Retail Closures Leave a Gap in the Job Market

By Sonja Whitemon

The retail industry has been a dominant source of employment in the U.S. for decades, employing more people than the airline, banking or hotel industries. But retail has been on the decline for years, long before Covid-19 came on the scene. The convenience of online shopping and self-checkouts have contributed to a consistent erosion in retail jobs.

For 15 years or more, we have seen familiar brands permanently shuttered including Linens and Things, Toys R Us and Circuit City. Casual Corner, Sports Authority, The Limited and Payless Shoes all have closed their storefronts. Though still in business, retail giants like Sears and Kmart are just a shadow of their former selves. These retailers have closed more than 3,500 stores and cut about 250,000 jobs in the past 15 years. The fate of JCPenney, now in bankruptcy, has been in question for nearly 20 years and local icon Belk recently filed for Chapter 11 bankruptcy, saving it from liquidation for now. Had the brand gone under, nearly 22,000 workers would have lost their jobs.

These store closing announcements come and go. The stores are here and then they are gone and are mostly forgotten, but when you consider the total impact on employment and the industry as a whole, this is no small matter.  Behind every store that closes, there are people who have lost their incomes. While America mourns the loss of 8,000 coal mining jobs last year, nearly 400,000 jobs were lost in retail, according to MSNBC. Some analysts believe many of these jobs may never come back. Despite the decades long decline, nothing has impacted the industry like Covid-19.

While all jobs are important, retail is one of the most important employment sectors in the country for a number of reasons. Retail jobs were in abundance. Even during the later declining years, before Covid 19, there were always jobs available and on-the- job training made it a great source of employment for those who needed employment quickly and those with little work experience. Retail also offers flexible hours, evenings and weekends, popular with students and those needing a second source of income.

So, what happens to retail workers when these stores go out of business?  CareerFlex is a company that specializes in helping retail employees left behind after store closures.  According to Dominick Keefe, founder of CareerFlex, laid-off retail workers often go into other retail jobs.

“Despite job market constraints imposed by Covid, most CareerFlex job seekers have found success transitioning from one retailer to another while those that don’t, switch industries altogether,” said Keefe.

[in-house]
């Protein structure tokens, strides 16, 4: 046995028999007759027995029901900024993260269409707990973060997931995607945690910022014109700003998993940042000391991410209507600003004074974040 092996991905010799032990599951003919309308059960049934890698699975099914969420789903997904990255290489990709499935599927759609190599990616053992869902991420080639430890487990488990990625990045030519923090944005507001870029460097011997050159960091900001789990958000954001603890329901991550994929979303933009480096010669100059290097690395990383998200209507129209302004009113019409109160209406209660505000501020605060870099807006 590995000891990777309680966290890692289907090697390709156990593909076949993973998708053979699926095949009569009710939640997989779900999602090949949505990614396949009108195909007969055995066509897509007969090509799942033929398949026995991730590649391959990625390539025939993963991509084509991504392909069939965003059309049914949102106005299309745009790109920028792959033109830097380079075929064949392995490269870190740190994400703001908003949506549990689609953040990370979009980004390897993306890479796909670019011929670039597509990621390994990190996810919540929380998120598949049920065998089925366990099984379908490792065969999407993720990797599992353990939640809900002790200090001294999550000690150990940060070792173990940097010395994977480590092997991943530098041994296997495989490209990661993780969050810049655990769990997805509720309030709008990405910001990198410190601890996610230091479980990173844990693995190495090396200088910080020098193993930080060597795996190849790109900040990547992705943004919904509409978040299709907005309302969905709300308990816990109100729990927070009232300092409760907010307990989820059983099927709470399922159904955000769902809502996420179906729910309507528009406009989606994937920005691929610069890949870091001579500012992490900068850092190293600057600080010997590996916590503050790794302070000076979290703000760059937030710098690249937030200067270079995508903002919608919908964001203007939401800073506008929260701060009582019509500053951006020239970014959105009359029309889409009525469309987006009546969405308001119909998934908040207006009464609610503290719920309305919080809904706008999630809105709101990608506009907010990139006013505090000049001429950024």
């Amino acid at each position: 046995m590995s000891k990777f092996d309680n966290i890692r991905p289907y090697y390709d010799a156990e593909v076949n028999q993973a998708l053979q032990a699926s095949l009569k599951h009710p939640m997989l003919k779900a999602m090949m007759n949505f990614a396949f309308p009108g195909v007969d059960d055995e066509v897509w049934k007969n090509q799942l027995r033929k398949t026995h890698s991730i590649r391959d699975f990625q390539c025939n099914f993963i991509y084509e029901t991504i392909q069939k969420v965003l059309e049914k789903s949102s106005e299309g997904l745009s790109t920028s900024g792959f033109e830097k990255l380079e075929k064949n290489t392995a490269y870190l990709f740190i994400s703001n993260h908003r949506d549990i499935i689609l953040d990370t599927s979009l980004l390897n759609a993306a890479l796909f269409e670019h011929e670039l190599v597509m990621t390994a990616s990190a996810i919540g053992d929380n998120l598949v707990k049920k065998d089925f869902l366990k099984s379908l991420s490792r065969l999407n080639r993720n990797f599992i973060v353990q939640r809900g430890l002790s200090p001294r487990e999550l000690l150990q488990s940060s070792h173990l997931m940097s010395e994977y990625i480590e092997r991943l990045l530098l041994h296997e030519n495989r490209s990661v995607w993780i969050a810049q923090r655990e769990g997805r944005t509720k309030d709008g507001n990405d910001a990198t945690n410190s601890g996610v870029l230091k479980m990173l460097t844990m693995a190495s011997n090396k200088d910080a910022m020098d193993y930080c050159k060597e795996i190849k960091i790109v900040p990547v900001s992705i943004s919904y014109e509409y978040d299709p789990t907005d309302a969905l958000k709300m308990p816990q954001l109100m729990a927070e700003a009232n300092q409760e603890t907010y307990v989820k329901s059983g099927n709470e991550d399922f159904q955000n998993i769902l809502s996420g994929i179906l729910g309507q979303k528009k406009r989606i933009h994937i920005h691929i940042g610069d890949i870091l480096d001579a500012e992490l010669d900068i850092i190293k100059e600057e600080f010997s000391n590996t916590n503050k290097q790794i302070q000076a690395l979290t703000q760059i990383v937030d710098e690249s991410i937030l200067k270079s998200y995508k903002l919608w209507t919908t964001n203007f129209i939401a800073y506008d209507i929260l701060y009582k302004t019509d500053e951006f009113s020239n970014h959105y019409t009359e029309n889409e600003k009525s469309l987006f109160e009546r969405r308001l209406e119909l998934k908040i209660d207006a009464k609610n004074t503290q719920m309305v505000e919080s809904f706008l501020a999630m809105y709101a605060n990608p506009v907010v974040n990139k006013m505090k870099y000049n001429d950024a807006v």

In fact, some sectors of the retail industry are still doing well. Home improvement stores and grocery stores, for example, are thriving and hiring amid the Coronavirus outbreak. Burlington, formerly Burlington Coat Factory, announced this year plans to expand its store count from 1,000 to 2,000.

Lorraine McBee agrees.  A 27-year veteran of retail management, she was most recently the manager of Stein Mart in Pineville, North Carolina, until the store closed in October, leaving about 40 employees out of work.

According to McBee, some employees have found other retail jobs, but for those interested in moving into other lines of work, she points out that many skills used in retail are skills used in every business therefore should be transferrable to other industries.

“A lot of people don’t look at retail as experience, but it definitely is, especially if you have worked in management. I think employers should consider that you have worked with people,” McBee said. “There are people who have left and totally changed careers. The people that I’ve talked to have also gone into different things like banking and finance and teaching.”

As retail is declining, the call center business is exploding. There are more than 100 companies that hire for call center work in Charlotte. These companies are in banking, insurance, retail chains, health care and more. Like retail, call centers also provide on-the job-training. They often pay slightly more than store-based retail jobs.

Other careers where retail skills might be valuable are bank teller, real estate agent and insurance agent. In real estate and insurance there are other support positions that could be available as well. Other positions that might be of interest include dental hygienist, registered nurse, massage therapist, HVAC technician, cosmetology and phlebotomy technician. Most of these careers require some advanced training.

CareerFlex recommends those who are facing layoff in retail, make a plan. Career Flex Vice President, Alex McKeown encourages job seekers to “be intentional with your efforts.” He recommends that applicants customize their application for the job. “Read the job description carefully, understand what the [employer] is looking for and tailor your application to fit that description,” McKeown said. “It may take more time to apply to each job, but it will pay dividends and help you stand out from the crowd.”